Cindy and Fritz Miller of Soldotna live in a home that is anything but average.
Amid a sprawling series of barns, horse corrals and gardens sits an even more sprawling house. The walls are made of plastic, the floor covered in mats and the staircase paired with an elaborate maze of ramps.
The family that lives inside matches the home perfectly.
Parents Cindy and Fritz, sons Brandon and Brice, quadriplegic twins Mariya and Michelle and adopted daughter Kiara may be a little unconventional, but like their home, they are amazingly functional and adaptable.
As the Millers tell their family's story, it's easy to see they consider themselves normal. The family works hard to make sure their struggles don't prevent them experiencing an average lifestyle. But the truth is, this family is not quite normal -- they're extraordinary.
The Millers, featured in a documentary film to air Tuesday night on PBS, easily could tell a story of tears and tragedy, a story begging for sympathy and cursing chance. Instead, they tell a story of a family -- a story of love, innovation and unending determination.
The family's story centers mostly around 14-year-old twins Mariya and Michelle. In 1989, the girls were diagnosed with Type II spinal muscular atrophy, a disease in which nerve cells degenerate, destroying muscle tissue. The diagnosis meant the girls would never walk, their physical mobility would decrease with time and their spines would curve, putting pressure on their internal organs -- especially their lungs -- and making every common cold a life-threatening illness. No one knows what causes the disease, and there is no cure.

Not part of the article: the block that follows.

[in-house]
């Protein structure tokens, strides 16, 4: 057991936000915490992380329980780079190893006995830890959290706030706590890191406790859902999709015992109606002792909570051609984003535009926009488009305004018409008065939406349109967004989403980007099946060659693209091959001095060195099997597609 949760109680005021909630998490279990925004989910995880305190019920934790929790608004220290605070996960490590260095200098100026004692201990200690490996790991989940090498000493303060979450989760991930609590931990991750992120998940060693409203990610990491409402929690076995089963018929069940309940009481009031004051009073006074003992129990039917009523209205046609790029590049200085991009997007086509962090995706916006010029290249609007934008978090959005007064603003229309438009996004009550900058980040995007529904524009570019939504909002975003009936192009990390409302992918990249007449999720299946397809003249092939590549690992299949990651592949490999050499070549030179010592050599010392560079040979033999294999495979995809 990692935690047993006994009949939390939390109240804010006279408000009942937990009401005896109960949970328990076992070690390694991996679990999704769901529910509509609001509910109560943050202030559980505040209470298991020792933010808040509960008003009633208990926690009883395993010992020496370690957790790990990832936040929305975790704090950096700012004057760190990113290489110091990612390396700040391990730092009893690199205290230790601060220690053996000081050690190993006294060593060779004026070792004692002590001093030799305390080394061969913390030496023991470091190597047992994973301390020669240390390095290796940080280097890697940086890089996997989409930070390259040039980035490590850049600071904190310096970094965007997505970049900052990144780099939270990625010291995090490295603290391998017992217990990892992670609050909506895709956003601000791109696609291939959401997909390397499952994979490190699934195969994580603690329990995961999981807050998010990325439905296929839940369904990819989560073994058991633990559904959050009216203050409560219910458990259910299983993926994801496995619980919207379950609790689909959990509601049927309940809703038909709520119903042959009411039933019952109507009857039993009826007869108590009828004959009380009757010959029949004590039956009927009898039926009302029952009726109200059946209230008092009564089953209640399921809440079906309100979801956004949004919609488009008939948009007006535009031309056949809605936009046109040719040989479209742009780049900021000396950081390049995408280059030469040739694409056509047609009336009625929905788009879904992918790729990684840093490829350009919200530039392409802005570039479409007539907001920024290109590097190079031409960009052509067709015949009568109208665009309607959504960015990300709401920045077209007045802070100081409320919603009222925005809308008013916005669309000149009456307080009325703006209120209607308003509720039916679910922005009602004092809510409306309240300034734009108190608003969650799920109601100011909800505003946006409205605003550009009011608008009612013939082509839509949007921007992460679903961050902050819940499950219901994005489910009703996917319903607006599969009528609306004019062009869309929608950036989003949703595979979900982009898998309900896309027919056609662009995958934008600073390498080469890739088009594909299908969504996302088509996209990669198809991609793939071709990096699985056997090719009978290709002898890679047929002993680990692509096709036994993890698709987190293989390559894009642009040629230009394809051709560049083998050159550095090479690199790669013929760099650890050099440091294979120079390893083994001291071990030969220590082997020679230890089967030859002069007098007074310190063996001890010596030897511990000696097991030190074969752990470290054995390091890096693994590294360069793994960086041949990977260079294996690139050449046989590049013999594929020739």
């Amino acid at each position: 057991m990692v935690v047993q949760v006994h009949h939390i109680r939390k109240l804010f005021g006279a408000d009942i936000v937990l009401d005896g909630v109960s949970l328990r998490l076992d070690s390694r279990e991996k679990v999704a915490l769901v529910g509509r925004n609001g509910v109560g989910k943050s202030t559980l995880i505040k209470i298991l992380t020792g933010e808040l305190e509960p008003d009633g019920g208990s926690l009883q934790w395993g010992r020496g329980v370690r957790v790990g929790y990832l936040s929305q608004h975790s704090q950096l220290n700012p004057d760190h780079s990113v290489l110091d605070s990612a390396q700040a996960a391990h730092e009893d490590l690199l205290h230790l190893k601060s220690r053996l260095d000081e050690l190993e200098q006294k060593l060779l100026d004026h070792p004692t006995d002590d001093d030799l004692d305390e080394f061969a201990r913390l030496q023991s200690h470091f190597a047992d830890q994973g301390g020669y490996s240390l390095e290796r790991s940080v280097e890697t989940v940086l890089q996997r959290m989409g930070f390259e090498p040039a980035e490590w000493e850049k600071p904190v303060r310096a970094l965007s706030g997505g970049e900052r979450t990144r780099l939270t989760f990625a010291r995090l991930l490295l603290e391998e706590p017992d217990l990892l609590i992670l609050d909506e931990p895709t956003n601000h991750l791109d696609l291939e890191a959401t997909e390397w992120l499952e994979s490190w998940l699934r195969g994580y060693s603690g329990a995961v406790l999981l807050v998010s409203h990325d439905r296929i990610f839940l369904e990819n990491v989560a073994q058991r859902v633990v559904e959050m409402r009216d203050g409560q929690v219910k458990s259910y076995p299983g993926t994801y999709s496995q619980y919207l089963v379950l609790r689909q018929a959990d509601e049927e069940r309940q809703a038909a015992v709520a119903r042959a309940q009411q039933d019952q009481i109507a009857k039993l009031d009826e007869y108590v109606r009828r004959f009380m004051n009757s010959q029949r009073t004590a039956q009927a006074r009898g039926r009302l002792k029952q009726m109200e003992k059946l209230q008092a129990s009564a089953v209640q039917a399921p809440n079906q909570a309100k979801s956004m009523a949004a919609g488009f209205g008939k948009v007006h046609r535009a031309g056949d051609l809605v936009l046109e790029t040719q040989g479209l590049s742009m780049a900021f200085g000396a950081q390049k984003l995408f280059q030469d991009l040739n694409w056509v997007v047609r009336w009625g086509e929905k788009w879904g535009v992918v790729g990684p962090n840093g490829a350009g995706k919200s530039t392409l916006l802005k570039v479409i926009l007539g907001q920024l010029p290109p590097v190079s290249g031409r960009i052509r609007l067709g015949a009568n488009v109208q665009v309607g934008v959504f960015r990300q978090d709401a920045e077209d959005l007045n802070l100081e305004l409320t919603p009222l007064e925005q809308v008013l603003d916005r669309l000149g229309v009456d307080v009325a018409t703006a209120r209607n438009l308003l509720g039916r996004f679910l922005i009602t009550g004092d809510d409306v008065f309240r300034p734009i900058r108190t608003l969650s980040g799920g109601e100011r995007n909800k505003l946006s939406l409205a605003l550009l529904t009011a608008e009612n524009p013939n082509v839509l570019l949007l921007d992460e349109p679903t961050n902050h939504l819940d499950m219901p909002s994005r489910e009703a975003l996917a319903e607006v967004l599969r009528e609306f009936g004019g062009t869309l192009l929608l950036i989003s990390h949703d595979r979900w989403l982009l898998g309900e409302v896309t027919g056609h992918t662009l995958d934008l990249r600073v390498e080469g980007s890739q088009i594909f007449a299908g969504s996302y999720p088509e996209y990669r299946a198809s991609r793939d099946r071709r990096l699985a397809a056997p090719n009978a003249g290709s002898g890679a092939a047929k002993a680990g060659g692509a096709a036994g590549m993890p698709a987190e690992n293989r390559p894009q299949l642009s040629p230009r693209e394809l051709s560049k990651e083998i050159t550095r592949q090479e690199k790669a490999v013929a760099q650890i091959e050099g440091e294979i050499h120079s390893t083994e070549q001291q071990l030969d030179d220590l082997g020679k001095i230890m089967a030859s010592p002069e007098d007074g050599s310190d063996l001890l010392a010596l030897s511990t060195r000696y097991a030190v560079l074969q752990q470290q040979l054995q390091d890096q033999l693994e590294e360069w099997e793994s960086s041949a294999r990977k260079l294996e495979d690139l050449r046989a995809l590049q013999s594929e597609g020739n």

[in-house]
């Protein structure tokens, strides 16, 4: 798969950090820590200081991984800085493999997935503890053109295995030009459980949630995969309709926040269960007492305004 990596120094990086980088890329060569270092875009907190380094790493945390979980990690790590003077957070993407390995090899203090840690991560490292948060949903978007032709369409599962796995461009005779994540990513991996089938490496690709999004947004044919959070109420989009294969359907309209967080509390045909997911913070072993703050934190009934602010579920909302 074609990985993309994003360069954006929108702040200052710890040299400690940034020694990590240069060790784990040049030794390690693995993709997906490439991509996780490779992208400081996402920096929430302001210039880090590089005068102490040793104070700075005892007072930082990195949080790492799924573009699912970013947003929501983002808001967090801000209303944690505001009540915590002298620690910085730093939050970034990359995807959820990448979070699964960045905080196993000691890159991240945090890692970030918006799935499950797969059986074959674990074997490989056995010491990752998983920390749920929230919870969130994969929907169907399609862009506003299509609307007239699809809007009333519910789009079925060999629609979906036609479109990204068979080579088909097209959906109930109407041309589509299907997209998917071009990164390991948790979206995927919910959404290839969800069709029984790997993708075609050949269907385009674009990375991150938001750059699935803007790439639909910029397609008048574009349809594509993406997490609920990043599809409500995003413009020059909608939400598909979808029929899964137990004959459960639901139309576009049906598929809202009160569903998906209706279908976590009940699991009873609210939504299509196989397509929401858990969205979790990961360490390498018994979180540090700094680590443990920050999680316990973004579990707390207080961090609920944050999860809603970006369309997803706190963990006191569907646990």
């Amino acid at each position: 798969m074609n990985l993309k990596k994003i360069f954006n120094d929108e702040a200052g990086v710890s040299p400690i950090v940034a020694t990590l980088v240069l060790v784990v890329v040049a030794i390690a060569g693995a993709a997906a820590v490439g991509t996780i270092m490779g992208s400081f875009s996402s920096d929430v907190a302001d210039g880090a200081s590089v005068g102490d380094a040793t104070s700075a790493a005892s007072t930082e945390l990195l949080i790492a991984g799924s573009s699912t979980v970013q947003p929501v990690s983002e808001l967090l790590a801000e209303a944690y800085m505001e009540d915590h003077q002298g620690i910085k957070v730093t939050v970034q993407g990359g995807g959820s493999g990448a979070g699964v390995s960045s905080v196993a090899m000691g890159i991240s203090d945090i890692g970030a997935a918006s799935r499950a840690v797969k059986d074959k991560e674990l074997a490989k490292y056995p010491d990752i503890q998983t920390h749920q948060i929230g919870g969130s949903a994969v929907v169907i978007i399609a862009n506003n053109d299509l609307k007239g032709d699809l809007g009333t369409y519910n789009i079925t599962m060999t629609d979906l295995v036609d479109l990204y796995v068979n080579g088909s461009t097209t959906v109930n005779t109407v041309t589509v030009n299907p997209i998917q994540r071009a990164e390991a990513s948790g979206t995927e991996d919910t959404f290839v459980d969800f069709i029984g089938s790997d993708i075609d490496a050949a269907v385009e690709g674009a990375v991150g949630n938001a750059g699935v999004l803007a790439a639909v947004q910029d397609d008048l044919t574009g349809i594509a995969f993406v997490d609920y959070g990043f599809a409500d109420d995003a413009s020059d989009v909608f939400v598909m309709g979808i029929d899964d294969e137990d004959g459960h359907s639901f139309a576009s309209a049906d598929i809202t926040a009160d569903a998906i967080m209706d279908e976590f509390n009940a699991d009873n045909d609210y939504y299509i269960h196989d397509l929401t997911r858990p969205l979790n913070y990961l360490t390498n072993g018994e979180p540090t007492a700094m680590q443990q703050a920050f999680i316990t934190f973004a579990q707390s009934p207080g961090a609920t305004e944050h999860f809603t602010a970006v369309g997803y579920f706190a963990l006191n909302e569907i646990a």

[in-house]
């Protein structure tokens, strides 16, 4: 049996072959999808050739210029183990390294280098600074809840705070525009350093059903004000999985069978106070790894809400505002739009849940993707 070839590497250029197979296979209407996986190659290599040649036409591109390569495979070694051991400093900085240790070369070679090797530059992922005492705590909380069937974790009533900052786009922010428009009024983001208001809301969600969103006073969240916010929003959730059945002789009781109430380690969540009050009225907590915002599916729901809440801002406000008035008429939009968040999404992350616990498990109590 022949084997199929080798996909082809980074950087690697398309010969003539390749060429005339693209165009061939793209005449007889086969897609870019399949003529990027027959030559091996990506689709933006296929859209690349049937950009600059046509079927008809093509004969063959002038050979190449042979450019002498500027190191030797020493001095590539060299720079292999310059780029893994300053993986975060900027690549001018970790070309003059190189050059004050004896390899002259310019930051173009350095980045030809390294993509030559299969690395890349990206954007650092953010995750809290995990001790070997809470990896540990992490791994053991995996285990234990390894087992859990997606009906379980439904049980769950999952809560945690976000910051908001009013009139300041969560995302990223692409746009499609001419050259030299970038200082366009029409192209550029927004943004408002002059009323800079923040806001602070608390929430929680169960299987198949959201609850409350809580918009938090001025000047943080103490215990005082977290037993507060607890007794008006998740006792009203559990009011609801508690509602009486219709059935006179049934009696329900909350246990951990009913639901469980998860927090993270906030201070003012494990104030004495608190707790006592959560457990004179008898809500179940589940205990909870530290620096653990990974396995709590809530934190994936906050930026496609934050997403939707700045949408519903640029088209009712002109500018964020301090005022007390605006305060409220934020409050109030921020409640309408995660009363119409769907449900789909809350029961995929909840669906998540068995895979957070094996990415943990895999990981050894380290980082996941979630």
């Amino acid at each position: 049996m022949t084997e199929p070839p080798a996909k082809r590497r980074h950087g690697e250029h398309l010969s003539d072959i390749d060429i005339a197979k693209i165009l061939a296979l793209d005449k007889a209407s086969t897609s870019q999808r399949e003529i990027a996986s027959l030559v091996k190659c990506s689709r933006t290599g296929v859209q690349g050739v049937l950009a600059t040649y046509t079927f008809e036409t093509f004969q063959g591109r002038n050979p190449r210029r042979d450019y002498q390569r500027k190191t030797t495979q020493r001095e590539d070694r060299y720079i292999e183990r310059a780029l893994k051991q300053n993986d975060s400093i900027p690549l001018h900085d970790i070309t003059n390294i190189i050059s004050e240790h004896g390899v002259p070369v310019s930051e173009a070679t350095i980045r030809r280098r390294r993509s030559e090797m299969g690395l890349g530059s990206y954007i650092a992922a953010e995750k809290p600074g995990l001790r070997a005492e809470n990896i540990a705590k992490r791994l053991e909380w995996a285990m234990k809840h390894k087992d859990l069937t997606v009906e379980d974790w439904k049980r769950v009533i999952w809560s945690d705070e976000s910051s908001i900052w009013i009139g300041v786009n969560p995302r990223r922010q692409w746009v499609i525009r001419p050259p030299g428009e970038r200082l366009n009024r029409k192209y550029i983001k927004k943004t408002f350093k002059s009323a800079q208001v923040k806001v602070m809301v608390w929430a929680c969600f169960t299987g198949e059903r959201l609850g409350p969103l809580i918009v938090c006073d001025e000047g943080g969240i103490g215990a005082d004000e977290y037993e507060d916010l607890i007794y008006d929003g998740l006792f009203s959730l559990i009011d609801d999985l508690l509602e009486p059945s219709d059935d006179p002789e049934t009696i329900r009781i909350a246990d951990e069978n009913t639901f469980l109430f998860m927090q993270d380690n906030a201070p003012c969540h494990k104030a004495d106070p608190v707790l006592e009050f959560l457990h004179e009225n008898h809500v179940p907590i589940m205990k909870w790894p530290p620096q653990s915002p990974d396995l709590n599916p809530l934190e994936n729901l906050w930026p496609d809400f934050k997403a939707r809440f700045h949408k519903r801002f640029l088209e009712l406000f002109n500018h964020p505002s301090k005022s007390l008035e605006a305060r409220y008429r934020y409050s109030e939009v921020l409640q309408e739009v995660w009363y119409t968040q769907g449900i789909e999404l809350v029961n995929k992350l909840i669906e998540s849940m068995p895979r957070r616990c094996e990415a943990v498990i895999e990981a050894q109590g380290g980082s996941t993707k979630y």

Doctors were not optimistic, but the Millers are not the type of people to take adversity lying down. They made a commitment to making sure the girls had as much mobility, independence and normalcy as possible.
The first step was finding a way to let the girls move freely. When the twins were 18-months-old, Fritz and Cindy bought them special power wheelchairs from England. The chairs not only moved back and forth, but also up and down, letting the girls pet their animals and play on the floor like other children. They also removed the footrests from the chairs, allowing the girls to touch their feet along the ground and reach for items more easily.